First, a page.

• Appliances
  • Fancy Clothing
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The first and best way to reduce your must-haves list is to reassess what you consider necessary. Your pre-marital assets and any personal gifts from a third party are all automatically yours. They are not included in the 50/50. After that, consider each asset with two values: monetary and sentimental. Consider using a list and/or colored post-it notes to mark items as you consider them.

Cut out everything that has no real sentimental value and a high monetary value. For example, expensive furniture you wouldn’t miss can become great “ballast” when dividing assets in a fair divorce negotiation. Throw in the solid chestnut dresser for an extra few hundred dollars in financial balance, and get a light-weight modern dresser as part of your post-divorce refresh. Tools and appliances also make great margin value items. They can be replaced but together add up in marital value.

Take a look at your closet. Often, spouses are surprised when their “personal clothes” are assayed at a significant chunk of marital assets. How many work and fancy dress clothes don’t you need or care about? How many high-value garments or accessories could you casually sell without regret? Take these off your must-have list, but keep your everyday closet and favorite sentimental dress items.

2. Identify the Most Sentimental Items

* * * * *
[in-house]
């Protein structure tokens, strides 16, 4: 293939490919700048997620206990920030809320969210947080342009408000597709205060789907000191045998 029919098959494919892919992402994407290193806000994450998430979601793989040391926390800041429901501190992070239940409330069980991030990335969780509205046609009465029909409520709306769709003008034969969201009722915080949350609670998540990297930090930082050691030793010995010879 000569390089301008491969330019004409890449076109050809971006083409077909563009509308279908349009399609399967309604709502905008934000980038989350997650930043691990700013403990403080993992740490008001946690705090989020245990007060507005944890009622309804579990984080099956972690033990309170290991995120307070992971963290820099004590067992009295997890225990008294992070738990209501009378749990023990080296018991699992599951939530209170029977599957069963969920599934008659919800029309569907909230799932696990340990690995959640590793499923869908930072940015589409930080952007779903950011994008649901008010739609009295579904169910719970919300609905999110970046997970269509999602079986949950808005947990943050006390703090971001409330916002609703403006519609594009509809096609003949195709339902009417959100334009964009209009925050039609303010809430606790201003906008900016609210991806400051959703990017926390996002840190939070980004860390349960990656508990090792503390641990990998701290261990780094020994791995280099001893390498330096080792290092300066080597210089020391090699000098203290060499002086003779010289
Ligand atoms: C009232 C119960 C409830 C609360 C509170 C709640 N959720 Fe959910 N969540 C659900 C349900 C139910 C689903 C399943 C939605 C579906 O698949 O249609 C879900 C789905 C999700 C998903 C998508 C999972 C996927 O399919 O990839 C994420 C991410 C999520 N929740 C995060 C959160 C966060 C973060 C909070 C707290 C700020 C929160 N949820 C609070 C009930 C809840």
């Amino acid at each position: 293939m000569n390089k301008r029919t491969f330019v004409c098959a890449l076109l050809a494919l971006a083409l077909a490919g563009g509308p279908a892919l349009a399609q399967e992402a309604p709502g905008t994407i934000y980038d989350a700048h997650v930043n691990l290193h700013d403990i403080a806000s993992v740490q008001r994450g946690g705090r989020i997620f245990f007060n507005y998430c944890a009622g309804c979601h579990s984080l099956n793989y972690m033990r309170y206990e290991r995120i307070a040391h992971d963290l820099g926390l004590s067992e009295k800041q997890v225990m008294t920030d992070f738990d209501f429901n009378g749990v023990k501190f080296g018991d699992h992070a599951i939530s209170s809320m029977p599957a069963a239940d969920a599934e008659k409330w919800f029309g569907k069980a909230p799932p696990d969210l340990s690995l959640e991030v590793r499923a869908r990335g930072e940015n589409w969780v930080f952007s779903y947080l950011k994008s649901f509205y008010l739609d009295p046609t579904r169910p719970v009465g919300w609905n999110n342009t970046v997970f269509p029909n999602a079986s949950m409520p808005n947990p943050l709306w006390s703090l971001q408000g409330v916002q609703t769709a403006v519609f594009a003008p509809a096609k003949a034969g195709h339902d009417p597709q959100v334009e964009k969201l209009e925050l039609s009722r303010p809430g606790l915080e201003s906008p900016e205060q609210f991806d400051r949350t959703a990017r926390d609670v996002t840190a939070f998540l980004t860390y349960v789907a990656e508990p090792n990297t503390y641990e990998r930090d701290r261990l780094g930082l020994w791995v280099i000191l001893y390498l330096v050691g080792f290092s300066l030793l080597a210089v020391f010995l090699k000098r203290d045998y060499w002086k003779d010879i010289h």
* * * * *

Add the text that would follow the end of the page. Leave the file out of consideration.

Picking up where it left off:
Now think only in sentimental value. Consider what you would miss most and the items that hold the most memories for you. Weigh this with their potential value to your ex, and how much you really want to hold on to certain memories. Sometimes, it’s helpful to process your feelings about a piece of furniture or artwork, then sell it to someone with a fresh appreciation – or to your ex who’s had a different experience.

Identify what you absolutely want to keep, and things you’d only let go if your ex negotiated hard enough. These high-in sentiment must-haves are often of lower value in total than the big-ticket assets.

3. Mark Assets of Sentimental Value to Your Ex

Now mark anything that has a higher value to your ex than to you, but are officially marital assets. Be courteous about also separating out pre-marital and personal gifts. This will make your claim on personal items stronger as well. Consider these to be items your ex is sure to negotiate for. By assessing the value, you can get an idea of how to fairly weigh their half of the 50/50 and predict their choices in negotiation.